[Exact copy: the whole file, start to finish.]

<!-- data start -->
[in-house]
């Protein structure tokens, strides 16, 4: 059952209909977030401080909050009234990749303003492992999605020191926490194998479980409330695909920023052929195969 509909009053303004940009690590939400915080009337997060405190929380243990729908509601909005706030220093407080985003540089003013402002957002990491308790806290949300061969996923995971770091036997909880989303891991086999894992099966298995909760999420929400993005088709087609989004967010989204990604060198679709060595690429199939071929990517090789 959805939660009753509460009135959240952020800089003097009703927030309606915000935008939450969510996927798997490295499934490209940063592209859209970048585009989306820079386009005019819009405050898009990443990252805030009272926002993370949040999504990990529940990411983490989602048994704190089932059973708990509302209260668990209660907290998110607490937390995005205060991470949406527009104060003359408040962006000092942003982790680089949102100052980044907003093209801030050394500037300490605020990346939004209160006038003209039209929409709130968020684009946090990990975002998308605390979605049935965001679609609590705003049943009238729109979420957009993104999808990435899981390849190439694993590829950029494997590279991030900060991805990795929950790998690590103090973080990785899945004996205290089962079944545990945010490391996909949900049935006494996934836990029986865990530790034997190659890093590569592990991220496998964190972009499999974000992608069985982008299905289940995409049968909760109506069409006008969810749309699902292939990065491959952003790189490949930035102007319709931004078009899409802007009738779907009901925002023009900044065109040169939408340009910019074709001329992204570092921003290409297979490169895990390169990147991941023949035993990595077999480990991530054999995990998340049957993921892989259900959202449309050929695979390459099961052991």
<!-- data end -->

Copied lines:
[in-house]
């Protein structure tokens, strides 16, 4: 059952209909977030401080909050009234990749303003492992999605020191926490194998479980409330695909920023052929195969 509909009053303004940009690590939400915080009337997060405190929380243990729908509601909005706030220093407080985003540089003013402002957002990491308790806290949300061969996923995971770091036997909880989303891991086999894992099966298995909760999420929400993005088709087609989004967010989204990604060198679709060595690429199939071929990517090789 959805939660009753509460009135959240952020800089003097009703927030309606915000935008939450969510996927798997490295499934490209940063592209859209970048585009989306820079386009005019819009405050898009990443990252805030009272926002993370949040999504990990529940990411983490989602048994704190089932059973708990509302209260668990209660907290998110607490937390995005205060991470949406527009104060003359408040962006000092942003982790680089949102100052980044907003093209801030050394500037300490605020990346939004209160006038003209039209929409709130968020684009946090990990975002998308605390979605049935965001679609609590705003049943009238729109979420957009993104999808990435899981390849190439694993590829950029494997590279991030900060991805990795929950790998690590103090973080990785899945004996205290089962079944545990945010490391996909949900049935006494996934836990029986865990530790034997190659890093590569592990991220496998964190972009499999974000992608069985982008299905289940995409049968909760109506069409006008969810749309699902292939990065491959952003790189490949930035102007319709931004078009899409802007009738779907009901925002023009900044065109040169939408340009910019074709001329992204570092921003290409297979490169895990390169990147991941023949035993990595077999480990991530054999995990998340049957993921892989259900959202449309050929695979390459099961052991």